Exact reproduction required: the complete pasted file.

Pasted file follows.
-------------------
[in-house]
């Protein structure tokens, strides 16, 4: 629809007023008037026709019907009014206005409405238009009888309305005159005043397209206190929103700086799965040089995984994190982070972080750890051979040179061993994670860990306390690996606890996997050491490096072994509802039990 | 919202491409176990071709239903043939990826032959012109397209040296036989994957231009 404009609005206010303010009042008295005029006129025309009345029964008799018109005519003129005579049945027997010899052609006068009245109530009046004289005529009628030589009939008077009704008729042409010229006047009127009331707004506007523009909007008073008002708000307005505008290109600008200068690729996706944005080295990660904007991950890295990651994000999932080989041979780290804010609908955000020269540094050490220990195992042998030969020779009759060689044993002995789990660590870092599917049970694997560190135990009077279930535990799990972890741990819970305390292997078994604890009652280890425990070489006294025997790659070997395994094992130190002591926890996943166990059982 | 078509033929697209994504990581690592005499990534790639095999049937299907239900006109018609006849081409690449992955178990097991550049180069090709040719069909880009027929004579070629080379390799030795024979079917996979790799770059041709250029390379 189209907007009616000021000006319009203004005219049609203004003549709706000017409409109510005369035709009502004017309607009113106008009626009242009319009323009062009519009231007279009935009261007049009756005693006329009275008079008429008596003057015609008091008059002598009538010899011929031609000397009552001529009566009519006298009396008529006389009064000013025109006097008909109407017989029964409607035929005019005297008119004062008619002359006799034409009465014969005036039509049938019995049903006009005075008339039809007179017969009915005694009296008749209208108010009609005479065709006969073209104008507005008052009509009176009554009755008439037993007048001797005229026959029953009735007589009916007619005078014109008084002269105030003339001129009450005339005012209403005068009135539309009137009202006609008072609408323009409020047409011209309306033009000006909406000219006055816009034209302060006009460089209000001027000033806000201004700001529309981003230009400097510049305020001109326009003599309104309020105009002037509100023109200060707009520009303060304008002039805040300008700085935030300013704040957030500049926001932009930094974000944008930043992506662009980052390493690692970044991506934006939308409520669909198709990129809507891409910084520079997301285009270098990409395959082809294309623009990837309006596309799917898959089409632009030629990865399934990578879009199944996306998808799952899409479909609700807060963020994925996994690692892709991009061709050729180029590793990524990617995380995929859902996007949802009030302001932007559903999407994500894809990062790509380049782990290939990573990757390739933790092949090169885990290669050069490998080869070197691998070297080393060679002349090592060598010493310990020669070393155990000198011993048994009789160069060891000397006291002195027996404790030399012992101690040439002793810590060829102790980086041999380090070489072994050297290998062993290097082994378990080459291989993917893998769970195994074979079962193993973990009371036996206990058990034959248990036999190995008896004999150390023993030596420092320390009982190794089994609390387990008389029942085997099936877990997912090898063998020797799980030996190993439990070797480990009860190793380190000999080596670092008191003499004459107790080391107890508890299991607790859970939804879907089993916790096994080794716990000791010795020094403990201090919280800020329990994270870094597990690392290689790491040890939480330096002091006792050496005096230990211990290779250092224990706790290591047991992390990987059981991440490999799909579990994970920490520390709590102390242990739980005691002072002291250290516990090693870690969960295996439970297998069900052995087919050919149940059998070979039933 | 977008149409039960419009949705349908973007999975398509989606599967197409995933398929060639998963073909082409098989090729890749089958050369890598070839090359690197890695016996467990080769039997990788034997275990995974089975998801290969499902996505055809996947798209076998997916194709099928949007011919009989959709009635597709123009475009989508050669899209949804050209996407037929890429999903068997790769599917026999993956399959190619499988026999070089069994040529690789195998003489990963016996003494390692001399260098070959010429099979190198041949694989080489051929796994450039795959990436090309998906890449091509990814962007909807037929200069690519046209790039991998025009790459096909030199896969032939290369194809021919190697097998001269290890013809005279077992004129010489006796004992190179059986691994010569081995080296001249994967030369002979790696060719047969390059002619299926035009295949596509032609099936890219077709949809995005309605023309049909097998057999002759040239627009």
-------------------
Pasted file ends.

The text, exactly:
[in-house]
């Protein structure tokens, strides 16, 4: 629809007023008037026709019907009014206005409405238009009888309305005159005043397209206190929103700086799965040089995984994190982070972080750890051979040179061993994670860990306390690996606890996997050491490096072994509802039990 | 919202491409176990071709239903043939990826032959012109397209040296036989994957231009 404009609005206010303010009042008295005029006129025309009345029964008799018109005519003129005579049945027997010899052609006068009245109530009046004289005529009628030589009939008077009704008729042409010229006047009127009331707004506007523009909007008073008002708000307005505008290109600008200068690729996706944005080295990660904007991950890295990651994000999932080989041979780290804010609908955000020269540094050490220990195992042998030969020779009759060689044993002995789990660590870092599917049970694997560190135990009077279930535990799990972890741990819970305390292997078994604890009652280890425990070489006294025997790659070997395994094992130190002591926890996943166990059982 | 078509033929697209994504990581690592005499990534790639095999049937299907239900006109018609006849081409690449992955178990097991550049180069090709040719069909880009027929004579070629080379390799030795024979079917996979790799770059041709250029390379 189209907007009616000021000006319009203004005219049609203004003549709706000017409409109510005369035709009502004017309607009113106008009626009242009319009323009062009519009231007279009935009261007049009756005693006329009275008079008429008596003057015609008091008059002598009538010899011929031609000397009552001529009566009519006298009396008529006389009064000013025109006097008909109407017989029964409607035929005019005297008119004062008619002359006799034409009465014969005036039509049938019995049903006009005075008339039809007179017969009915005694009296008749209208108010009609005479065709006969073209104008507005008052009509009176009554009755008439037993007048001797005229026959029953009735007589009916007619005078014109008084002269105030003339001129009450005339005012209403005068009135539309009137009202006609008072609408323009409020047409011209309306033009000006909406000219006055816009034209302060006009460089209000001027000033806000201004700001529309981003230009400097510049305020001109326009003599309104309020105009002037509100023109200060707009520009303060304008002039805040300008700085935030300013704040957030500049926001932009930094974000944008930043992506662009980052390493690692970044991506934006939308409520669909198709990129809507891409910084520079997301285009270098990409395959082809294309623009990837309006596309799917898959089409632009030629990865399934990578879009199944996306998808799952899409479909609700807060963020994925996994690692892709991009061709050729180029590793990524990617995380995929859902996007949802009030302001932007559903999407994500894809990062790509380049782990290939990573990757390739933790092949090169885990290669050069490998080869070197691998070297080393060679002349090592060598010493310990020669070393155990000198011993048994009789160069060891000397006291002195027996404790030399012992101690040439002793810590060829102790980086041999380090070489072994050297290998062993290097082994378990080459291989993917893998769970195994074979079962193993973990009371036996206990058990034959248990036999190995008896004999150390023993030596420092320390009982190794089994609390387990008389029942085997099936877990997912090898063998020797799980030996190993439990070797480990009860190793380190000999080596670092008191003499004459107790080391107890508890299991607790859970939804879907089993916790096994080794716990000791010795020094403990201090919280800020329990994270870094597990690392290689790491040890939480330096002091006792050496005096230990211990290779250092224990706790290591047991992390990987059981991440490999799909579990994970920490520390709590102390242990739980005691002072002291250290516990090693870690969960295996439970297998069900052995087919050919149940059998070979039933 | 977008149409039960419009949705349908973007999975398509989606599967197409995933398929060639998963073909082409098989090729890749089958050369890598070839090359690197890695016996467990080769039997990788034997275990995974089975998801290969499902996505055809996947798209076998997916194709099928949007011919009989959709009635597709123009475009989508050669899209949804050209996407037929890429999903068997790769599917026999993956399959190619499988026999070089069994040529690789195998003489990963016996003494390692001399260098070959010429099979190198041949694989080489051929796994450039795959990436090309998906890449091509990814962007909807037929200069690519046209790039991998025009790459096909030199896969032939290369194809021919190697097998001269290890013809005279077992004129010489006796004992190179059986691994010569081995080296001249994967030369002979790696060719047969390059002619299926035009295949596509032609099936890219077709949809995005309605023309049909097998057999002759040239627009």